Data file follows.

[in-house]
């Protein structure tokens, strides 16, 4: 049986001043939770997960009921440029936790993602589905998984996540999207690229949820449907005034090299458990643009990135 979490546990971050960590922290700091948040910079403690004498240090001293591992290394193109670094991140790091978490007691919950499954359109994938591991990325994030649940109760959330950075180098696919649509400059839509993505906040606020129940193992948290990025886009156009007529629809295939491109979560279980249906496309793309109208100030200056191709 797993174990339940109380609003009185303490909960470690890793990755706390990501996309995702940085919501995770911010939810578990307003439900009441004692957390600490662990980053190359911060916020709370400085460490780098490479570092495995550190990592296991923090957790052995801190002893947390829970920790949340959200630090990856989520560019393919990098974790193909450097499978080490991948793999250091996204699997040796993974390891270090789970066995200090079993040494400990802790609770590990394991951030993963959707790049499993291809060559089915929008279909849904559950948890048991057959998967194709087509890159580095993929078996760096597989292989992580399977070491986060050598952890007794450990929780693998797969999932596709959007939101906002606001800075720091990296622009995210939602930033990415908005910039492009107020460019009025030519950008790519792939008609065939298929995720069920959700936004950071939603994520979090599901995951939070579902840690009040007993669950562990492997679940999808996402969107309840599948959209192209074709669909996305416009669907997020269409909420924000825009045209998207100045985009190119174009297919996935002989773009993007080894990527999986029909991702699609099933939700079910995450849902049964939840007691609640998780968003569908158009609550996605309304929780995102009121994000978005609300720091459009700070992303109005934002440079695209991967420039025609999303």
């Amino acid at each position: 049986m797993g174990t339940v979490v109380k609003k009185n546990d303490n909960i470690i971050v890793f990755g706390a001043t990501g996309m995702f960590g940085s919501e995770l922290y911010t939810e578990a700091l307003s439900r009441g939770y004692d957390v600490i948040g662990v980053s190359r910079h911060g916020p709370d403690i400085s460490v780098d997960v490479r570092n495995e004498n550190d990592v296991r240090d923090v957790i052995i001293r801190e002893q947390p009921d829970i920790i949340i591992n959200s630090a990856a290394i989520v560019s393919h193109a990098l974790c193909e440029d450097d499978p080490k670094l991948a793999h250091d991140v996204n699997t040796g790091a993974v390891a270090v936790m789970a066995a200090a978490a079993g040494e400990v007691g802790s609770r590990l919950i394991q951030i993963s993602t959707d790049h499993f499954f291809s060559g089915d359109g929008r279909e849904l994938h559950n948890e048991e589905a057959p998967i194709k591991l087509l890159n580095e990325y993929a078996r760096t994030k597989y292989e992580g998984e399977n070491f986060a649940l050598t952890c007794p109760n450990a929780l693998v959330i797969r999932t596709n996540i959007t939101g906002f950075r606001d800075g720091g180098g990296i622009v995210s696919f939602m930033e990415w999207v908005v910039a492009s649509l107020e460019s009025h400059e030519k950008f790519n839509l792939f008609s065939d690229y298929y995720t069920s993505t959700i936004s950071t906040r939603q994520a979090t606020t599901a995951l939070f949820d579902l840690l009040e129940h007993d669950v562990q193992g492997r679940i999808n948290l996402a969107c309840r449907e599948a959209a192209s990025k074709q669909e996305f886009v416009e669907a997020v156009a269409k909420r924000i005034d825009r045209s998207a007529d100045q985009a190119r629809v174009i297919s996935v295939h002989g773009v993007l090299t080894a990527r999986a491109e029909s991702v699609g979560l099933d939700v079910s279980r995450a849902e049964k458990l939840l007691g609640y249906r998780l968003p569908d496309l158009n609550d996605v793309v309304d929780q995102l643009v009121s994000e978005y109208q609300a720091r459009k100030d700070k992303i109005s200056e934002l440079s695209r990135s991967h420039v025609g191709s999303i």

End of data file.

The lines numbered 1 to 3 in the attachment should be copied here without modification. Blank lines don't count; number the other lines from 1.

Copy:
[in-house]
């Protein structure tokens, strides 16, 4: 049986001043939770997960009921440029936790993602589905998984996540999207690229949820449907005034090299458990643009990135 979490546990971050960590922290700091948040910079403690004498240090001293591992290394193109670094991140790091978490007691919950499954359109994938591991990325994030649940109760959330950075180098696919649509400059839509993505906040606020129940193992948290990025886009156009007529629809295939491109979560279980249906496309793309109208100030200056191709 797993174990339940109380609003009185303490909960470690890793990755706390990501996309995702940085919501995770911010939810578990307003439900009441004692957390600490662990980053190359911060916020709370400085460490780098490479570092495995550190990592296991923090957790052995801190002893947390829970920790949340959200630090990856989520560019393919990098974790193909450097499978080490991948793999250091996204699997040796993974390891270090789970066995200090079993040494400990802790609770590990394991951030993963959707790049499993291809060559089915929008279909849904559950948890048991057959998967194709087509890159580095993929078996760096597989292989992580399977070491986060050598952890007794450990929780693998797969999932596709959007939101906002606001800075720091990296622009995210939602930033990415908005910039492009107020460019009025030519950008790519792939008609065939298929995720069920959700936004950071939603994520979090599901995951939070579902840690009040007993669950562990492997679940999808996402969107309840599948959209192209074709669909996305416009669907997020269409909420924000825009045209998207100045985009190119174009297919996935002989773009993007080894990527999986029909991702699609099933939700079910995450849902049964939840007691609640998780968003569908158009609550996605309304929780995102009121994000978005609300720091459009700070992303109005934002440079695209991967420039025609999303």
């Amino acid at each position: 049986m797993g174990t339940v979490v109380k609003k009185n546990d303490n909960i470690i971050v890793f990755g706390a001043t990501g996309m995702f960590g940085s919501e995770l922290y911010t939810e578990a700091l307003s439900r009441g939770y004692d957390v600490i948040g662990v980053s190359r910079h911060g916020p709370d403690i400085s460490v780098d997960v490479r570092n495995e004498n550190d990592v296991r240090d923090v957790i052995i001293r801190e002893q947390p009921d829970i920790i949340i591992n959200s630090a990856a290394i989520v560019s393919h193109a990098l974790c193909e440029d450097d499978p080490k670094l991948a793999h250091d991140v996204n699997t040796g790091a993974v390891a270090v936790m789970a066995a200090a978490a079993g040494e400990v007691g802790s609770r590990l919950i394991q951030i993963s993602t959707d790049h499993f499954f291809s060559g089915d359109g929008r279909e849904l994938h559950n948890e048991e589905a057959p998967i194709k591991l087509l890159n580095e990325y993929a078996r760096t994030k597989y292989e992580g998984e399977n070491f986060a649940l050598t952890c007794p109760n450990a929780l693998v959330i797969r999932t596709n996540i959007t939101g906002f950075r606001d800075g720091g180098g990296i622009v995210s696919f939602m930033e990415w999207v908005v910039a492009s649509l107020e460019s009025h400059e030519k950008f790519n839509l792939f008609s065939d690229y298929y995720t069920s993505t959700i936004s950071t906040r939603q994520a979090t606020t599901a995951l939070f949820d579902l840690l009040e129940h007993d669950v562990q193992g492997r679940i999808n948290l996402a969107c309840r449907e599948a959209a192209s990025k074709q669909e996305f886009v416009e669907a997020v156009a269409k909420r924000i005034d825009r045209s998207a007529d100045q985009a190119r629809v174009i297919s996935v295939h002989g773009v993007l090299t080894a990527r999986a491109e029909s991702v699609g979560l099933d939700v079910s279980r995450a849902e049964k458990l939840l007691g609640y249906r998780l968003p569908d496309l158009n609550d996605v793309v309304d929780q995102l643009v009121s994000e978005y109208q609300a720091r459009k100030d700070k992303i109005s200056e934002l440079s695209r990135s991967h420039v025609g191709s999303i």